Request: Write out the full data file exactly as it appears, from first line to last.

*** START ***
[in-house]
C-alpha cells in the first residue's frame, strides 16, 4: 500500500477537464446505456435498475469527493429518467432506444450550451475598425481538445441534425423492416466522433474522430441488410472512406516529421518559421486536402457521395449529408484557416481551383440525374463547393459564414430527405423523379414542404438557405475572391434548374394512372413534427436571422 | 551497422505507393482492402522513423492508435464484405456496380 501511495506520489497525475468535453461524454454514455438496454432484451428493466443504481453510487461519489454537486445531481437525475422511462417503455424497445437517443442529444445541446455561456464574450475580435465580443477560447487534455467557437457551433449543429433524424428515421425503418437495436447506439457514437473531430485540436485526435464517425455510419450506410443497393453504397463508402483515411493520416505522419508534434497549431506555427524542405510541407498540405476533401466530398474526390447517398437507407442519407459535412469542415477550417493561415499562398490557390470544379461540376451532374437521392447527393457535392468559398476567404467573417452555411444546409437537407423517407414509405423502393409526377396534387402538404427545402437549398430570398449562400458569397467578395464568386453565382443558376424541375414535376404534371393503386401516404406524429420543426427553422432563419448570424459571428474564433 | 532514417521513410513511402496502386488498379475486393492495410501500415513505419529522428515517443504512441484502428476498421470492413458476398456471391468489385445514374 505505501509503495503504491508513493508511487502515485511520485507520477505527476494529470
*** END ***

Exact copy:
[in-house]
C-alpha cells in the first residue's frame, strides 16, 4: 500500500477537464446505456435498475469527493429518467432506444450550451475598425481538445441534425423492416466522433474522430441488410472512406516529421518559421486536402457521395449529408484557416481551383440525374463547393459564414430527405423523379414542404438557405475572391434548374394512372413534427436571422 | 551497422505507393482492402522513423492508435464484405456496380 501511495506520489497525475468535453461524454454514455438496454432484451428493466443504481453510487461519489454537486445531481437525475422511462417503455424497445437517443442529444445541446455561456464574450475580435465580443477560447487534455467557437457551433449543429433524424428515421425503418437495436447506439457514437473531430485540436485526435464517425455510419450506410443497393453504397463508402483515411493520416505522419508534434497549431506555427524542405510541407498540405476533401466530398474526390447517398437507407442519407459535412469542415477550417493561415499562398490557390470544379461540376451532374437521392447527393457535392468559398476567404467573417452555411444546409437537407423517407414509405423502393409526377396534387402538404427545402437549398430570398449562400458569397467578395464568386453565382443558376424541375414535376404534371393503386401516404406524429420543426427553422432563419448570424459571428474564433 | 532514417521513410513511402496502386488498379475486393492495410501500415513505419529522428515517443504512441484502428476498421470492413458476398456471391468489385445514374 505505501509503495503504491508513493508511487502515485511520485507520477505527476494529470